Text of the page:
The intricate detail in his assemblage implies the many events that transpired along the way in his life but which all ended in success and resulted to happiness.
Whose desire line is it, anyway?
Innovatively titled and thought provoking is the work by Reji Pachoco which posed a question: “Whose desire line is it, anyway?”
The answer may be found after closely viewing the detailed lines engraved on the blocks formed by using Plaster of Paris that illustrate an Iloilo City road network done on a scale of 1:4:00. The artwork stirred animated discussion among viewers during the opening of the exhibit as to where Gallery i was located and why colored lines were few.
The map showed the big picture for it highlighted the details with selected colors. The “the green lines represented the current cycling infrastructure while other colored lines represented the routes of various trips that can be taken coded in blue (for grocery), red (for work), and yellow (entertainment),” shared Pachoco regarding her illustration.
In this 24 x 40 inches mixed media representation, she explained that “the infrastructure basically serves the needs of the users” so ideally “all trips should be within the green line.” Yet the work hinted how negligible the current green lines established in Iloilo City. It may also have suggested potentials for green road infra investment.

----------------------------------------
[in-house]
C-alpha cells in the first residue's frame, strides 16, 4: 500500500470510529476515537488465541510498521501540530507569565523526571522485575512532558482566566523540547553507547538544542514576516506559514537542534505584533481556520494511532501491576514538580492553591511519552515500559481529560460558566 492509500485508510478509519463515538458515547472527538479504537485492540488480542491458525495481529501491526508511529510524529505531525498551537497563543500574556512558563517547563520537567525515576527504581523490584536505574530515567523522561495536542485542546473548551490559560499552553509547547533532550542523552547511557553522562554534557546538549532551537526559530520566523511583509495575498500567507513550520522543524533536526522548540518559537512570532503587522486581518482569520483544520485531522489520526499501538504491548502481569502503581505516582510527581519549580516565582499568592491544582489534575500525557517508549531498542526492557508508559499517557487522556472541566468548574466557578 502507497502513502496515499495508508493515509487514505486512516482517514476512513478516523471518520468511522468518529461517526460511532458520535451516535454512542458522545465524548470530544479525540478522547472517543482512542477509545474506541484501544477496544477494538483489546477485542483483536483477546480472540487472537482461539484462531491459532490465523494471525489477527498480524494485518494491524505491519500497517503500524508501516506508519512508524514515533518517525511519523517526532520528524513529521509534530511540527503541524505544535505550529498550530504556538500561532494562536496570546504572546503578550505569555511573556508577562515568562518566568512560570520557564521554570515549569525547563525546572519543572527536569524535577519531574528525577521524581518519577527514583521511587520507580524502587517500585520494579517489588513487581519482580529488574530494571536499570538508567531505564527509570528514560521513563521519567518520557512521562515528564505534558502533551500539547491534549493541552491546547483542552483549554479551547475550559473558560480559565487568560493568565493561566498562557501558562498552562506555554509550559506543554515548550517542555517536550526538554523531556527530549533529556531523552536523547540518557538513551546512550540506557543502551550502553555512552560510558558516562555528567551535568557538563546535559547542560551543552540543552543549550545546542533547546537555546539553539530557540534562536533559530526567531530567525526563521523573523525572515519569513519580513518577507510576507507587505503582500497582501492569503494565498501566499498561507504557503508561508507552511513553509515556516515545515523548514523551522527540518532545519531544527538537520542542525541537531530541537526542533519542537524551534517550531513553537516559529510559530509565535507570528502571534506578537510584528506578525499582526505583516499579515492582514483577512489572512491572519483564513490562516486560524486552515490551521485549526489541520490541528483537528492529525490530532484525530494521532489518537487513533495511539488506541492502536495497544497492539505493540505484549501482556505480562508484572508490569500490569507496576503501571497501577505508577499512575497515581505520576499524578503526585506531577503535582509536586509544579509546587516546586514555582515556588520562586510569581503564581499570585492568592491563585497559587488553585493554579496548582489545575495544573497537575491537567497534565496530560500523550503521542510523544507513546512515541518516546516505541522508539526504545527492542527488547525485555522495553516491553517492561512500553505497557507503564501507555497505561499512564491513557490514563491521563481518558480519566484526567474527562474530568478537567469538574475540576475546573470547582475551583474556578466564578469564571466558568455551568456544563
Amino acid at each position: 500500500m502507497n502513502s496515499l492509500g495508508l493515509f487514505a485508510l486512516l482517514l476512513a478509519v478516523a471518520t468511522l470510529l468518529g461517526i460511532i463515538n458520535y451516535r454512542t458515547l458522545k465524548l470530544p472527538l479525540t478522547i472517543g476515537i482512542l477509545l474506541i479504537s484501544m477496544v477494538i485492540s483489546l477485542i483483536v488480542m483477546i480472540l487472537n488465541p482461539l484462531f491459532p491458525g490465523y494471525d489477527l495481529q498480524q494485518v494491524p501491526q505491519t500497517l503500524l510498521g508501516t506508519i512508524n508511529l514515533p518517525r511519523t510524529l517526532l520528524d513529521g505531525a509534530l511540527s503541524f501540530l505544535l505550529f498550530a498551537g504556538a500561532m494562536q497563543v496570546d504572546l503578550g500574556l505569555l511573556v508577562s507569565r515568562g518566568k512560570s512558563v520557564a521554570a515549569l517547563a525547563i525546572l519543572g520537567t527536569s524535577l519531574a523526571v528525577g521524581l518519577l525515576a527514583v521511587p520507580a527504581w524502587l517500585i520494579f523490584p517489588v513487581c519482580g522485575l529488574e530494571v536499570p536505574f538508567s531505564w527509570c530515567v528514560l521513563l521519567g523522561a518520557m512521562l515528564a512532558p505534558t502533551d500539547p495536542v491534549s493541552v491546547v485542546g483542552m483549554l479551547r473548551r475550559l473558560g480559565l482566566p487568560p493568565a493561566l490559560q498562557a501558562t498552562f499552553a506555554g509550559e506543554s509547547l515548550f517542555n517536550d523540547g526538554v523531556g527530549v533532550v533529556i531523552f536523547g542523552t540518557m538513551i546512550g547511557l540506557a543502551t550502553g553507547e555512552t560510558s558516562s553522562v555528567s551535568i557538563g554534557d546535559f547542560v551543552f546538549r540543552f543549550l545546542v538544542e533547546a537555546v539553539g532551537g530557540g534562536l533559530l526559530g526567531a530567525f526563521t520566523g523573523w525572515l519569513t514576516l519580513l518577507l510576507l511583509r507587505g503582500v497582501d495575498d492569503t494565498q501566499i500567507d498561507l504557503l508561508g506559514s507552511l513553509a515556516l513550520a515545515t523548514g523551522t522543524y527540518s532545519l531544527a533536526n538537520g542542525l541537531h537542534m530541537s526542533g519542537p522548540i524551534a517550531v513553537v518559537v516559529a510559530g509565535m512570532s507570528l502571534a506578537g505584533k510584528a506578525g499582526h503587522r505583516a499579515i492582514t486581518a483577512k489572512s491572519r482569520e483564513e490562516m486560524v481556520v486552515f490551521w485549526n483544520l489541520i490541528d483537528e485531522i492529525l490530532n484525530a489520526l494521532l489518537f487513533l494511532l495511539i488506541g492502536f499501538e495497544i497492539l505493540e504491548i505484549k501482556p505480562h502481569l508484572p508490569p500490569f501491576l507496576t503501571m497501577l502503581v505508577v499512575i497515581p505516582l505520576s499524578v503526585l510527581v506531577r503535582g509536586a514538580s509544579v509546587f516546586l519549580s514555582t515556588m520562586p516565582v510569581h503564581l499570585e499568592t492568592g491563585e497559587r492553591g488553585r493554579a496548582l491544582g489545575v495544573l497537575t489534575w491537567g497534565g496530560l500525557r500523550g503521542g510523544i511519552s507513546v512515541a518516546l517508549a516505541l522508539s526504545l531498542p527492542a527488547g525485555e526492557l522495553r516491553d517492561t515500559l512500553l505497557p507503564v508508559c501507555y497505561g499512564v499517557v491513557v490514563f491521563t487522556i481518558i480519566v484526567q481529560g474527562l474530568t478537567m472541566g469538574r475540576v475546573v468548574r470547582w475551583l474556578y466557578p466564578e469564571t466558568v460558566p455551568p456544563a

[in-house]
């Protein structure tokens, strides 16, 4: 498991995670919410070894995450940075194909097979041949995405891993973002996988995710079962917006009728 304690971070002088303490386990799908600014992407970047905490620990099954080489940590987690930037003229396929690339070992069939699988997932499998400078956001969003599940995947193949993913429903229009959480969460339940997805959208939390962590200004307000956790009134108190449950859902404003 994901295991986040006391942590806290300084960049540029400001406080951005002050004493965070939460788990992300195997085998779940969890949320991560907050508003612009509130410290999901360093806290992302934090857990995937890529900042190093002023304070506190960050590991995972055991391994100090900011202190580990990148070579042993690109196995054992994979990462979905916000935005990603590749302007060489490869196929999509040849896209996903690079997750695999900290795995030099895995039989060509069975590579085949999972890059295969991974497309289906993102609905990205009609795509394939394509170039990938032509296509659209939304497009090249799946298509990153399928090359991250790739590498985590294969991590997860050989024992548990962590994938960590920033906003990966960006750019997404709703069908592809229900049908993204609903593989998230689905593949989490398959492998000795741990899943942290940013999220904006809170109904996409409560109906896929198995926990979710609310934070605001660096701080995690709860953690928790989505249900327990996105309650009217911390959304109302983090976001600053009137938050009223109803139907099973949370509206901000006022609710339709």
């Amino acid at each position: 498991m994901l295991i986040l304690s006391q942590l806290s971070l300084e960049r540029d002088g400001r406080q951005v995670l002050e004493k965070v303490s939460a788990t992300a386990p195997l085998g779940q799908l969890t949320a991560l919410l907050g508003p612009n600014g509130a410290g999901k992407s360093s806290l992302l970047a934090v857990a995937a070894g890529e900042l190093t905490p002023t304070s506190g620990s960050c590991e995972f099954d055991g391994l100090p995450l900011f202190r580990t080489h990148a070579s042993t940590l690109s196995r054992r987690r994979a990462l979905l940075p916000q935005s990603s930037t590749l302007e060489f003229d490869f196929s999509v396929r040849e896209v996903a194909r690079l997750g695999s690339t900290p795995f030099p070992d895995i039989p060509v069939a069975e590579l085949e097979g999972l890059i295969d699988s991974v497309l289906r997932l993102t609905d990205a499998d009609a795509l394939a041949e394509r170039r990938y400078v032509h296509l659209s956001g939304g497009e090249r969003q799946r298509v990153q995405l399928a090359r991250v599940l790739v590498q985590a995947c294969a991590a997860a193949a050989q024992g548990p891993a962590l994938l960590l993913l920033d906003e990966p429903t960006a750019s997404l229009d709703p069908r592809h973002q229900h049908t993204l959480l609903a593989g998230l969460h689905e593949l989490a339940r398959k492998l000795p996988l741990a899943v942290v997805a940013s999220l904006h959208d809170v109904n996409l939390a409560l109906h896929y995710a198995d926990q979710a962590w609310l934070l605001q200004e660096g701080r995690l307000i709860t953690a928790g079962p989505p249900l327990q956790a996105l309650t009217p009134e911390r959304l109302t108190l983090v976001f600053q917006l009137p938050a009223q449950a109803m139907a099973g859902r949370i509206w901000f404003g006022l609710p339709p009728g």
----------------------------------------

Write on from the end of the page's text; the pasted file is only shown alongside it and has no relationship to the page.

But Whose desire line is it, anyway? is a work that offers a fitting question to the viewers, road users and urban planners. It jolts the mind to examine the current state of chaos of our traffic system and why our roads are on disarray. Is it a problem of financing and investment, governance, political will, attitudes, low road literacy, or space or the lack of it?
Being an artist and advocate on sustainable practices, Pachoco brought into the art sphere her competence in the science of urban planning by underscoring the elements that must be integrated in building a green city: sustainable transportation, inclusive mobility, pedestrian safety, and creation of green infrastructures.
The work re-orients the mind by cleverly penetrating the subconscious to urge the individual viewer to define its “desired line” for a collective purpose and creating new awareness on the process.
The work by Pachoco cross-examines our own conventional practices and it challenges the viewers with a question on why we need to also transform our views, beliefs, and attitudes being constituents in attaining societal development.
Trip die is a 5-inch cast concrete cube by Kit Delgado Cameña. Shaped like a dice, it is big enough for a table game with spray-painted sides that offer six icons that represents the modes of transportation.